One-by-One and All-at-Once: The Future of Cellular Phenotypic Screening
Blog Oct 03, 2019 | by Mark White, Ph.D., Berkeley Lights
As scientists, we’re often subjected to certain stereotypes. We’re assumed to be smart and nerdy; we work long hours, wear lab coats, and obsess over data. Some or all of these traits and behaviors may ring true at a population level, but for individual scientists they don’t always stack up, as a wide variety of individuals make up the scientific community and those individuals often change behavior over time. The same disconnect applies to cells. We assume that the average phenotype is representative of all of the members of a population, but too often it is not. We really need to perform longitudinal phenotypic tracking at the single cell level to refine biological understanding. Unfortunately, that’s easier said than done.
Most biological processes are dynamic and unsynchronized. So, while we can expect the total biological system to respond in a certain manner, the data often represents a distribution of events occurring at a given timepoint and at the individual cell level. Individual cells typically interact with stimuli at different times and to differing degrees dependent on their activation states, localization, and gene expression patterns. As a result, studying cell properties in bulk or at a single timepoint often misses and misrepresents the underlying biology.
Currently, a wide variety of technologies are utilized by scientists in an attempt to define phenotype distributions within a given population. These often include time-consuming combinations of multiple techniques to piecewise-assemble the required information: cell lysate ELISAs to detect intracellular protein expression, FACS to resolve surface protein expression, microscopy imaging to assess cell behavior and morphology, and single cell RNA-Seq to collect single cell level gene expression data. Furthermore, many of these techniques provide only a static assessment that makes it difficult to determine whether observed differences reflect distinct biology or simply different cell states within the same biological process. Lastly, many of these techniques modify or destroy the cells during analysis. This means that these disparate measurements must be made on different cells, preventing scientists from directly connecting phenotype to gene expression within one individual cell. While data integration strategies may provide some new information, the cellular “reality” often remains elusive.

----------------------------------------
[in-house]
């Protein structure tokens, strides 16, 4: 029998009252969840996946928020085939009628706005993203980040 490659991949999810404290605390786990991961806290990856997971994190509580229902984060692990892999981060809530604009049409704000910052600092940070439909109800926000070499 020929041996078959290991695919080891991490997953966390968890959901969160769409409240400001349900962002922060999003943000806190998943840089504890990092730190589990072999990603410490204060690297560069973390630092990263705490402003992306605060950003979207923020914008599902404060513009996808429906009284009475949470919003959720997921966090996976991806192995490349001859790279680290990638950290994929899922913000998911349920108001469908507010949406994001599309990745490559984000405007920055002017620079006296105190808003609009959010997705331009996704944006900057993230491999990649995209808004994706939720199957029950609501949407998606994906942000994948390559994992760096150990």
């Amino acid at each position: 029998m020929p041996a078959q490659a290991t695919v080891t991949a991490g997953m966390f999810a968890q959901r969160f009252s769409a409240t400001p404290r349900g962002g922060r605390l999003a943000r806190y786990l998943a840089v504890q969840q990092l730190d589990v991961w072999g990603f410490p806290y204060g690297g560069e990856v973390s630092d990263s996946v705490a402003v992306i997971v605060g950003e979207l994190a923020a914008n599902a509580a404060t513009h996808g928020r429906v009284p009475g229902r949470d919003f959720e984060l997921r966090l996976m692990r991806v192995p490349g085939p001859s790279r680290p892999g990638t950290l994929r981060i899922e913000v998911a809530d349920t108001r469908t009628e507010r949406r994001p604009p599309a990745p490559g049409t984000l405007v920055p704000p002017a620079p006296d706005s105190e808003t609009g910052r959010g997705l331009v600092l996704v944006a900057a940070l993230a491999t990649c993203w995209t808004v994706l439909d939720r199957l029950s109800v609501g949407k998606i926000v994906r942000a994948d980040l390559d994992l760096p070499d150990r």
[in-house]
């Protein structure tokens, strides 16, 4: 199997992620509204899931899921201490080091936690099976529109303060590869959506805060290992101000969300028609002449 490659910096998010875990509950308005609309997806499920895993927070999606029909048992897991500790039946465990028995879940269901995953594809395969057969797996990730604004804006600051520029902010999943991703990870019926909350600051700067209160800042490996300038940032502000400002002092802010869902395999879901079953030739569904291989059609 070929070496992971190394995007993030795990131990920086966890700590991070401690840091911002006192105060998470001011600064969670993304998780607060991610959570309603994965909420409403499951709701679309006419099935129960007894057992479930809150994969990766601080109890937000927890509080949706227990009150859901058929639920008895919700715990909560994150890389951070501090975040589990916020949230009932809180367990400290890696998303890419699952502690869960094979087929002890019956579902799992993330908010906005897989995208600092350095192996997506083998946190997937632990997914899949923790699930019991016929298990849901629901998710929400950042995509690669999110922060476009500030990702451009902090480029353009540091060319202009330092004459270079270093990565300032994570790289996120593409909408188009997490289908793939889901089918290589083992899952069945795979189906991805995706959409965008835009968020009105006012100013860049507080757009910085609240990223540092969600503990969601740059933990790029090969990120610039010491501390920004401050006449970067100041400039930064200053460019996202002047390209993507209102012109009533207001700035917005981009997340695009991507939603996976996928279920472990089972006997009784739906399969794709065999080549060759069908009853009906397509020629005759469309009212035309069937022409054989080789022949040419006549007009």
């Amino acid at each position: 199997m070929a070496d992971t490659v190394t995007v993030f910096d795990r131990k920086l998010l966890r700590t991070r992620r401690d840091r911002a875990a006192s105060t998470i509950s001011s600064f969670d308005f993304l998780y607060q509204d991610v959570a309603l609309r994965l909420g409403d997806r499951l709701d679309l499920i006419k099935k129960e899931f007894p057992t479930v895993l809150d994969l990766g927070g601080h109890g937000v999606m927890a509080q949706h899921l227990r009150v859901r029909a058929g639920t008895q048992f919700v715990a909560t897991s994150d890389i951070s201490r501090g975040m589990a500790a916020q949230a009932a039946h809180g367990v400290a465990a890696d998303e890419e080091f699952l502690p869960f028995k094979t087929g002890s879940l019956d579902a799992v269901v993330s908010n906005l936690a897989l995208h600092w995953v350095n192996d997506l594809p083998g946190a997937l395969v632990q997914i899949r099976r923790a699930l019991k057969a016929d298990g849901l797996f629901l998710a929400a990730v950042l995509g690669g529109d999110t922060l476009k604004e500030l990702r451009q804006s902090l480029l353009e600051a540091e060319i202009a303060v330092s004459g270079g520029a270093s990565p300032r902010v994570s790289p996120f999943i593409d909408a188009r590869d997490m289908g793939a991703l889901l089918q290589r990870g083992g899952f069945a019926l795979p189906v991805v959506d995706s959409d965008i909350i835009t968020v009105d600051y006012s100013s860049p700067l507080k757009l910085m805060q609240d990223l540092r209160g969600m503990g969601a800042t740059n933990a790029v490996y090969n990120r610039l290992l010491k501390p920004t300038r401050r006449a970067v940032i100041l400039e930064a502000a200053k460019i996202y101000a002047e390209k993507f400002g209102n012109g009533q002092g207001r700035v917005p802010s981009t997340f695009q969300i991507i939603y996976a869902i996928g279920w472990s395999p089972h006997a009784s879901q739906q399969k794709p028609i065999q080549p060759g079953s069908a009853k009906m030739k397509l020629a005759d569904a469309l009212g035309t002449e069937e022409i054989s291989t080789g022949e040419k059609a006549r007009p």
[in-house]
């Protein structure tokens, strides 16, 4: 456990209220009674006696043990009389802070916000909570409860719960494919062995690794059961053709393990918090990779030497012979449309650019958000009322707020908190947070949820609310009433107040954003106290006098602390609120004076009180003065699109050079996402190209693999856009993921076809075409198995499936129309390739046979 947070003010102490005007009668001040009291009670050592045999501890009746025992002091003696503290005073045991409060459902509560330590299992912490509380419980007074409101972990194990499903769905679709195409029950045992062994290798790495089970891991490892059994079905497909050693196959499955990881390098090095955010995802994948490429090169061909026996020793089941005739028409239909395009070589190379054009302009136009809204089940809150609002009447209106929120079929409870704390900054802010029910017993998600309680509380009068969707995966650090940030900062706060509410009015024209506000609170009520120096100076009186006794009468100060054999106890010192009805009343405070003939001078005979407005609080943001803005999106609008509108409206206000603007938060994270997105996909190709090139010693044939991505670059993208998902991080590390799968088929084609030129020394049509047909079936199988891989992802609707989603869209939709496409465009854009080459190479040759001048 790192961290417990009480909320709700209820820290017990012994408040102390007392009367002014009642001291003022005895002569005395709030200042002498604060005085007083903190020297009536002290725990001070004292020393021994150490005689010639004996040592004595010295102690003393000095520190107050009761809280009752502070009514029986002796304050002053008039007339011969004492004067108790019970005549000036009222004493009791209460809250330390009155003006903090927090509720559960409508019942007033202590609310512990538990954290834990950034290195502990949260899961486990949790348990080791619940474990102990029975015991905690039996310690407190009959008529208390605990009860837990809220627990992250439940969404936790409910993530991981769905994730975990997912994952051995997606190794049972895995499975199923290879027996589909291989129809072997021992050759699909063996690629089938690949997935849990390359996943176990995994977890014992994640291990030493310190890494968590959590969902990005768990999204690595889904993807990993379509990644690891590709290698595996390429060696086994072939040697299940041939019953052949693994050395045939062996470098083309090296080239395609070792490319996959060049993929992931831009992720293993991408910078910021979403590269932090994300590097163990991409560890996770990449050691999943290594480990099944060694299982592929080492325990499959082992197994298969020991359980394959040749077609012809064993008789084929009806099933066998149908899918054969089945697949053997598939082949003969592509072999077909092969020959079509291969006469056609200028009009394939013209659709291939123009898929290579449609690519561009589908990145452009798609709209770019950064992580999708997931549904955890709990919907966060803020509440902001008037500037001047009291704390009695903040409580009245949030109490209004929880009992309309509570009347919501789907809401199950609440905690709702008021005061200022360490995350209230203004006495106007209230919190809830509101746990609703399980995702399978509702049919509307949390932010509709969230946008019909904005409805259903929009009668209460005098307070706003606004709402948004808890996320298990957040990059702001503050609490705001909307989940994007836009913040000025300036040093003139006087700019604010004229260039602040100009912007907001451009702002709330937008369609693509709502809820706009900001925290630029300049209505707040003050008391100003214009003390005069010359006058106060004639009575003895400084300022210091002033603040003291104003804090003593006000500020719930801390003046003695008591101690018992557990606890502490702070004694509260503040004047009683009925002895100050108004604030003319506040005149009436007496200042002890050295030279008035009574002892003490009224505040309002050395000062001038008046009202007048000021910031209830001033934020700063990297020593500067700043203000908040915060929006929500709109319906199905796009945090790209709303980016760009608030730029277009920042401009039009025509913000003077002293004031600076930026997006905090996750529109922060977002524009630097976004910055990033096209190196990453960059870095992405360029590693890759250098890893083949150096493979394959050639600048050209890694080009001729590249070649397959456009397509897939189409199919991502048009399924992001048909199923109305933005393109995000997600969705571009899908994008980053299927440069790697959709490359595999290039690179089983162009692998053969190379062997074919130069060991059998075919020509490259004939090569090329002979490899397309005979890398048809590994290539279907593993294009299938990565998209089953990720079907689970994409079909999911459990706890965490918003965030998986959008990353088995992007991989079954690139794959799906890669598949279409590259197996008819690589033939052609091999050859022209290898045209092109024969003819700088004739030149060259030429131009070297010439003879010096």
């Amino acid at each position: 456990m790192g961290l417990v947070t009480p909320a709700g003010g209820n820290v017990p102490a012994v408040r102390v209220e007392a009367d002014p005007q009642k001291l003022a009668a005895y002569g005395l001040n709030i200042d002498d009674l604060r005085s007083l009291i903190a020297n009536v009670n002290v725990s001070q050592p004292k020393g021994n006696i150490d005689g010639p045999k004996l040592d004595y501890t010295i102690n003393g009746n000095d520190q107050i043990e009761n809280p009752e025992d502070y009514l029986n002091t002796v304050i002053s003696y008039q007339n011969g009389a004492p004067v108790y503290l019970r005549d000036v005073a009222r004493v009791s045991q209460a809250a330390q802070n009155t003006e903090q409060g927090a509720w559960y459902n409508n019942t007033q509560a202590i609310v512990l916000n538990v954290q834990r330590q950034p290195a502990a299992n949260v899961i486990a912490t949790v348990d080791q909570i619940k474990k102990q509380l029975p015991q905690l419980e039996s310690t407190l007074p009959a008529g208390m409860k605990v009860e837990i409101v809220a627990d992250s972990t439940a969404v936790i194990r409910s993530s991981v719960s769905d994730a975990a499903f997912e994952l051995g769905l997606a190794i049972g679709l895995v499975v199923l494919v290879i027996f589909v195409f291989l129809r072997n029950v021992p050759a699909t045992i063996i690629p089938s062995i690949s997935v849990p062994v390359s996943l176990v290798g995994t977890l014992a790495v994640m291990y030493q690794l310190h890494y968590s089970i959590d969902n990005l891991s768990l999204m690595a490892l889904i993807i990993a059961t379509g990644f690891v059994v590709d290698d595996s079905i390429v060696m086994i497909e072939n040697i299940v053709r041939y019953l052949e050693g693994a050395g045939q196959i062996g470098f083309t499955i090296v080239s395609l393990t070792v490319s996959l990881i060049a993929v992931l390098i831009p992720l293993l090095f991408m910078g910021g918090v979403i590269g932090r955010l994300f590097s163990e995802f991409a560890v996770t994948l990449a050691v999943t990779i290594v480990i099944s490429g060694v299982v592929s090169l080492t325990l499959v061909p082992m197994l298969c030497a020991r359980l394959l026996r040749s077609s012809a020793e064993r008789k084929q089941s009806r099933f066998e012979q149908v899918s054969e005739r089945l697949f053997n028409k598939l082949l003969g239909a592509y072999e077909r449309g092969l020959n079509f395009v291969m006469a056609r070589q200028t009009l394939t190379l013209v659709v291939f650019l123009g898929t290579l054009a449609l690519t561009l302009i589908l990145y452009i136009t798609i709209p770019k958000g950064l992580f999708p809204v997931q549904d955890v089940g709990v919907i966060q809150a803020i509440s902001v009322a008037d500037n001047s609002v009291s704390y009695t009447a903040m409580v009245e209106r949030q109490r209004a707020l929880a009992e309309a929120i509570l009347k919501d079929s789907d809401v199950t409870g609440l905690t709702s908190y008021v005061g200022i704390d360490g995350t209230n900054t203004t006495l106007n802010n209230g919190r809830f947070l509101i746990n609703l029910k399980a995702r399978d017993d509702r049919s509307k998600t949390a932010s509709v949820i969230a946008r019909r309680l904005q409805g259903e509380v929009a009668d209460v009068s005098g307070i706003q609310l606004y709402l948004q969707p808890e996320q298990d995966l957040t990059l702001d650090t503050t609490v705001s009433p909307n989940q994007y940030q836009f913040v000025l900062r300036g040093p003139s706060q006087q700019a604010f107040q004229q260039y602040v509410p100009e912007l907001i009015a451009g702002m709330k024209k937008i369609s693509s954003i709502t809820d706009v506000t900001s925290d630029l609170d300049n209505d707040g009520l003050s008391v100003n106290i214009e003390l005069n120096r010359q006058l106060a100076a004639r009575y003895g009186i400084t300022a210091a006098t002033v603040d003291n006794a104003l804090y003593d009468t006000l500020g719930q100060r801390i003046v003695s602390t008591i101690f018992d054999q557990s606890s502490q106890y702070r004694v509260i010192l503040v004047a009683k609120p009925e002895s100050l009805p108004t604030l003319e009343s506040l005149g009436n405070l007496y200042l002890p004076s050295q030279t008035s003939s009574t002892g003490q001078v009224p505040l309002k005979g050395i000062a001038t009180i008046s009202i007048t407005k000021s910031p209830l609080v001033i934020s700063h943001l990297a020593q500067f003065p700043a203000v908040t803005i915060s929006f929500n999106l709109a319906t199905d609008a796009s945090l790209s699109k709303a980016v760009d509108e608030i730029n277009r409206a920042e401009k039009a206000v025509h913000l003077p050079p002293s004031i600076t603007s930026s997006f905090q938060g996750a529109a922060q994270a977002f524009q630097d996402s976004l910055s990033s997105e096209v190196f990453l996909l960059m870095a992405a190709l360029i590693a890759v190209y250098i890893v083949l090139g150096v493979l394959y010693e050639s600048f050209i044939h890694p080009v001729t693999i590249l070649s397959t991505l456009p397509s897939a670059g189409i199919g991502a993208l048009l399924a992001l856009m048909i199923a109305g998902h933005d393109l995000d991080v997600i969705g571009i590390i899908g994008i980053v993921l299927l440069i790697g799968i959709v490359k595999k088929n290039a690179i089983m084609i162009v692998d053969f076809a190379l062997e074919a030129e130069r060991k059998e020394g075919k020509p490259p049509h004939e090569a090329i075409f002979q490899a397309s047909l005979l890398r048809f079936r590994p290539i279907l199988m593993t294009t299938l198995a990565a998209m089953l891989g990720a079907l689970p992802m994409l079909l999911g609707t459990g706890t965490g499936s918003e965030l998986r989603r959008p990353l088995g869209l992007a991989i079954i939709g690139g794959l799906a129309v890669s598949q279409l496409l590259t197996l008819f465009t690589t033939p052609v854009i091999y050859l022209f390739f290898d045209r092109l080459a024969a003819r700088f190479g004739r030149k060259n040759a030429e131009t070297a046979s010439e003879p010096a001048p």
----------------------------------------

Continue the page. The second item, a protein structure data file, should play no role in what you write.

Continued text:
For all these reasons and more, Berkeley Lights’ platforms may be the next frontier in understanding complex cellular behaviors. These platforms are designed to help scientists capture refined, comprehensive single cell data that tracks phenotype and function over time with a direct correlation to gene expression.
Berkeley Lights’ platforms feature an OptoSelect™ chip that uses light to automatically move individual cells into discrete, nanoliter-sized NanoPen™ chambers that are ~100,000 times smaller than a microwell. The microfluidic design permits precise control over temperature, gas flow, and media perfusion, thereby allowing cells to be simultaneously cultured in thousands of pens. Cells can be cultured individually or in tandem with one or more additional cells to survey interactions. Cells are continuously imaged and monitored throughout the culture period, allowing users to track cell morphology, motility, and proliferation in bright field. By introducing fluorescent reagents, cells can also be assayed for cell surface markers, protein secretion patterns, and intracellular processes in real time.
Figure Caption: OptoSelect Chip and NanoPen chambers facilitate functional analytics of thousands of individual T-cells by simultaneously measuring cytokine release (IFN-gamma) and T cell surface protein expression (CD137 and CD8) in a single experiment.
Using the same NanoPens, assays can be performed on individual cells to screen additional phenotypes using up to four common fluorescence channels. This opens the door to an incredible range of options. For example, the technology can be applied to access phenotypes like cell surface protein markers, real time IgG/cytokine secretion, live/dead distributions, cell-cell interactions, cross-species antibody binding, and antigen recognition. With the addition of technologies like reporter cells and chemical probes, the number of potential assays expands rapidly, all of which are monitored over time within the chip.
This continuous data collection allows longitudinal phenotypic tracking with minimal input from the user, creating a “movie” rather than the static “snapshots” provided by earlier combinatorial approaches. This deep profiling captures incredibly detailed cellular/clonal “fingerprints” that can reveal previously hidden nuances. Going further, the optic control within these chips is used to extract specific cells of interest from individual NanoPen chambers for export to well plates for downstream RNA sequencing. This provides a direct connection between a specific cell's phenotype and function to its gene expression profile. Already, Berkeley Lights’ platforms are being utilized in longitudinal phenotypic screening studies by research groups advancing antibody discovery, cell line development, synthetic biology, T-cell receptor discovery, and CAR-T therapy.
Major advances in our understanding of biology are often preceded by the arrival of groundbreaking methods and instruments. Berkeley Lights’ new platforms generate deep profiles of individual cell phenotypes and functions that can then be linked directly to gene expression. This technology is the first step to unlocking exciting new advances in cell and gene therapies, protein therapeutics, and more.
Author Information: Mark White, Ph.D., Sr. Director, Marketing, T Cell Platforms Berkeley Lights